Legislation to Legalize Marijuana Retail Sales in Virginia by 2024 Fails!
Since the final bill to establish a legal market in Virginia failed in 2018, the state will not begin retail sales of marijuana by 2024.
In a party-line vote Tuesday, a House of Delegates subcommittee controlled by Republicans killed a bill sponsored by state senator Adam Ebbin (D-Alexandria) that would have allowed recreational sales to begin in 2019.
Adults over the age of 21 in Virginia can possess up to an ounce of cannabis and grow up to four plants in their homes under the current law. To get medical marijuana in Virginia, a doctor’s recommendation is required, but adults cannot legally buy marijuana for recreational use.
The 2021 legislation that legalized marijuana possession included a reenactment clause that called for another vote in the legislature. This would set the stage for the creation of retail regulations.
Despite lawmakers’ efforts to create a framework for the retail market and despite Republicans’ control of the House of Delegates and Gov. Glenn Youngkin’s inauguration, legal sales are not expected to begin until 2024.
Similarly to a bill proposed by Sen. Ebbin last year that also died in the House, this one would have legalized the retail sale of cannabis for recreational use beginning on January 1, 2024, at medical marijuana dispensaries and businesses owned by residents of “historically disadvantaged communities.”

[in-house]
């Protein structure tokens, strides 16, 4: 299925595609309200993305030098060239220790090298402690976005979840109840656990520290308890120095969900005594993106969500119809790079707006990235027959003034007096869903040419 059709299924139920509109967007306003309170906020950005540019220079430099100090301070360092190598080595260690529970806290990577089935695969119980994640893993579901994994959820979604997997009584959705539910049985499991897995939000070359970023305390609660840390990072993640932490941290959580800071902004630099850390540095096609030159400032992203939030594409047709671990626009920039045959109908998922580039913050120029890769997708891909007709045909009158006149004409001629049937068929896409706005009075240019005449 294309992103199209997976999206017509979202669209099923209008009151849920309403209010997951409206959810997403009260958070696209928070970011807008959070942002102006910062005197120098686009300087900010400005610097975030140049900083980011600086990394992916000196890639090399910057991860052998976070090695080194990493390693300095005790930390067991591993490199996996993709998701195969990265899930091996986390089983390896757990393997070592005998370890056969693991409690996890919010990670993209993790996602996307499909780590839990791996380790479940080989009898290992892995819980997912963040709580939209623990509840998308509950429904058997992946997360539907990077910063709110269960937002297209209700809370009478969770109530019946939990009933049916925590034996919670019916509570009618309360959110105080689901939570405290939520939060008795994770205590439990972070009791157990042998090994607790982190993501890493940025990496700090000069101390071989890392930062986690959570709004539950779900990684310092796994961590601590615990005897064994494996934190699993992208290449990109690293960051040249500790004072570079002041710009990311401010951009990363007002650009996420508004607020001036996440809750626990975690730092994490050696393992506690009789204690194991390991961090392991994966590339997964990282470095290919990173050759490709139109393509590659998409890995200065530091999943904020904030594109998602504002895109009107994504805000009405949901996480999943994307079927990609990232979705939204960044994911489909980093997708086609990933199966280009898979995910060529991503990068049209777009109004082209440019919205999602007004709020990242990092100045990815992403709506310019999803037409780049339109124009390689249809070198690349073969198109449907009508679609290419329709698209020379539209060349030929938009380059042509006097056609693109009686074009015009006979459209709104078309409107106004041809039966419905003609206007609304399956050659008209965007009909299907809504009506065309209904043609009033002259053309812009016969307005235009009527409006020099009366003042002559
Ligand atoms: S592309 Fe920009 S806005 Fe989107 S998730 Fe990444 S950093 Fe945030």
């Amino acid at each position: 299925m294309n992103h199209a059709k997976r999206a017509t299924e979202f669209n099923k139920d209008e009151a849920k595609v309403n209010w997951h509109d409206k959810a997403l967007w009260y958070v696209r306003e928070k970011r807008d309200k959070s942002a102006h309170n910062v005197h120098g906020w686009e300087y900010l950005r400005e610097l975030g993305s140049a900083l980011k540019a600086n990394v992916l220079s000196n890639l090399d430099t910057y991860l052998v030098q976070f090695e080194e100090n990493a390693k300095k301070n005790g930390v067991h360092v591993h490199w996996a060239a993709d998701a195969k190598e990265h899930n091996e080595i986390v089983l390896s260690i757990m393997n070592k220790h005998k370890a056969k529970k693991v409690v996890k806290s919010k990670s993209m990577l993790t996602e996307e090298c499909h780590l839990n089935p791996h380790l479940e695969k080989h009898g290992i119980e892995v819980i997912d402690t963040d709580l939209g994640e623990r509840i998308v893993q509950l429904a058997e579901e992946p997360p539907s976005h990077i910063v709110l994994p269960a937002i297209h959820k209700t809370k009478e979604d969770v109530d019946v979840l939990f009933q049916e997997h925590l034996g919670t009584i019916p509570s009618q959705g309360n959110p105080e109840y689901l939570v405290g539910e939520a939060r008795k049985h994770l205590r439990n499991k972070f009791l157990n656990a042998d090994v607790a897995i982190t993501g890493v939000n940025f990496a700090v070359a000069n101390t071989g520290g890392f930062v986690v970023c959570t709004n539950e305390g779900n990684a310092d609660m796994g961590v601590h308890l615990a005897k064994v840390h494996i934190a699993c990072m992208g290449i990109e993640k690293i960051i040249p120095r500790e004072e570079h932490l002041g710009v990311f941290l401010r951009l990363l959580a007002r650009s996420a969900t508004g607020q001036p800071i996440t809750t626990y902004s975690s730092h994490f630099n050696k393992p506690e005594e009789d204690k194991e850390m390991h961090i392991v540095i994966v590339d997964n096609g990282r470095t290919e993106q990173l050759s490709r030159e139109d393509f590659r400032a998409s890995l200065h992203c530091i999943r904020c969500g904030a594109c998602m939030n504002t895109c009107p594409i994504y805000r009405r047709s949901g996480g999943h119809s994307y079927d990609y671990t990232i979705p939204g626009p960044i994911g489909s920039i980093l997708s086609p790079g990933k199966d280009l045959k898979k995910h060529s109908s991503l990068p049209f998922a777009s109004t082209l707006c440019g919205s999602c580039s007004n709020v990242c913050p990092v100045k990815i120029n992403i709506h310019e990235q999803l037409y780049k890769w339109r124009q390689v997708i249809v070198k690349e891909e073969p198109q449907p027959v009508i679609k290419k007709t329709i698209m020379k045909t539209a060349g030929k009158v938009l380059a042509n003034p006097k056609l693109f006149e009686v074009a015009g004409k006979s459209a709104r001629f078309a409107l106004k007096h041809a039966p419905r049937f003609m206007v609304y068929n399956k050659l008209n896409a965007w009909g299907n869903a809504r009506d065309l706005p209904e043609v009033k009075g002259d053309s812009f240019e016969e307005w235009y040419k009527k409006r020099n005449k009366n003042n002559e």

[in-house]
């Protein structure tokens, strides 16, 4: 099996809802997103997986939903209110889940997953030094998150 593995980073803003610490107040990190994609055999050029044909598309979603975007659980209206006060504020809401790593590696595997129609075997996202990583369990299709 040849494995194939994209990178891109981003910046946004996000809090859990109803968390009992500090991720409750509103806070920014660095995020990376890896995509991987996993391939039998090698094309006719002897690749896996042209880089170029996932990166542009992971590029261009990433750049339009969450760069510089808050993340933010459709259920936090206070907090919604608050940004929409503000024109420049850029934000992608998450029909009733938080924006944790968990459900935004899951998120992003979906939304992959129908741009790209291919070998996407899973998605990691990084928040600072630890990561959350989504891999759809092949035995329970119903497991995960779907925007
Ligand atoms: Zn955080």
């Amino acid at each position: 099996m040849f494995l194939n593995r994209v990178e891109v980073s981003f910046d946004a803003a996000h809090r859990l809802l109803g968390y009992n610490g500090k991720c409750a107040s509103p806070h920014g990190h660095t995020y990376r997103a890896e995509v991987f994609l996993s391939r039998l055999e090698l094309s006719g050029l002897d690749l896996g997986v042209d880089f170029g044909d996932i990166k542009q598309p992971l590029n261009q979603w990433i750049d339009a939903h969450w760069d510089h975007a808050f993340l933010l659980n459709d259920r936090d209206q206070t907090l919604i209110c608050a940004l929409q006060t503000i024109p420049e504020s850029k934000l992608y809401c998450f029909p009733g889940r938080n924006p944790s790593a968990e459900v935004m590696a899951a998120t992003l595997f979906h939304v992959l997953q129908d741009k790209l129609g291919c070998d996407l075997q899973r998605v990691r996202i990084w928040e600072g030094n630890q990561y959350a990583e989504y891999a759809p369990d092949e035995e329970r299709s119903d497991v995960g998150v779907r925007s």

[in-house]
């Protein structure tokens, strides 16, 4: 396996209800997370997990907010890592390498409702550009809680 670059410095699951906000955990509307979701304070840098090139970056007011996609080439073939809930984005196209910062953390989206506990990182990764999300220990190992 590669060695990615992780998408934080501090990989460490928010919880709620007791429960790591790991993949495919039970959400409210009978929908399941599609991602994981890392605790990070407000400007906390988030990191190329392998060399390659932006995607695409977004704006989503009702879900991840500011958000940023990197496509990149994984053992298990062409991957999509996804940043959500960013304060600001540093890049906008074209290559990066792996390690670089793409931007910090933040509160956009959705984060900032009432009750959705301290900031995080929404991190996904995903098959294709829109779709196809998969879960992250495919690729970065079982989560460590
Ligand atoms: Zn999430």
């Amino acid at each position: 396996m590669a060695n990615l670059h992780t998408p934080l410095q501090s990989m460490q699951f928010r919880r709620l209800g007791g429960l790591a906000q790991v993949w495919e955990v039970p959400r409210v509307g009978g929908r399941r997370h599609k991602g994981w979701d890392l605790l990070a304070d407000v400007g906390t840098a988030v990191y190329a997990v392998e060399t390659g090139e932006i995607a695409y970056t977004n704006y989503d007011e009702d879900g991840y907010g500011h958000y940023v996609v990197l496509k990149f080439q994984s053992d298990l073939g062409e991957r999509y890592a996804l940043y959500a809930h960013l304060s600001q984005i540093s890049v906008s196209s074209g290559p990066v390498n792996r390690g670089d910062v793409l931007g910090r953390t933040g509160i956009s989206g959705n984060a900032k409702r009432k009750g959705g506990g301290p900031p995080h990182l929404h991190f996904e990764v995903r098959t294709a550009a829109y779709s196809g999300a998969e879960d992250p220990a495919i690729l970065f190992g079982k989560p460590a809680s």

On Tuesday, Ebbin told the subcommittee that his bill would provide a tested product for adults while also taking steps to protect children and that the country was “kind of dragging its feet” on establishing a retail market that could generate hundreds of millions in tax revenue.
In opposition to the bill, Chief Deputy Secretary of Agriculture and Forestry Parker Slaybaugh spoke on behalf of Governor Youngkin.
Slaybaugh told the panel that while the governor has “no position” on the proposal for a legal market, the administration is focused on establishing regulations on synthetically manufactured THC products derived from hemp, such as delta-8-tetrahydrocannabinol.
Slaybaugh echoed comments made by Youngkin in January when the governor said he wanted to sign legislation to crack down on the unregulated synthetic products, but he declined to say whether he would sign a legislative compromise on a new legal market.
Creating a retail market would require approval from Youngkin, who has expressed reservations about the products being “mislabeled, missold, and targeted towards children.”
Advocates and legislators have argued that the problems are intertwined, citing the proliferation of intoxicating hemp products in convenience stores and other shops that are largely unregulated due to the absence of a legal market in Virginia.
The vote on Tuesday will likely postpone consideration of the issue until the 2024 legislative session. In the wake of this year’s November elections, the make-up of the legislature could drastically alter by then.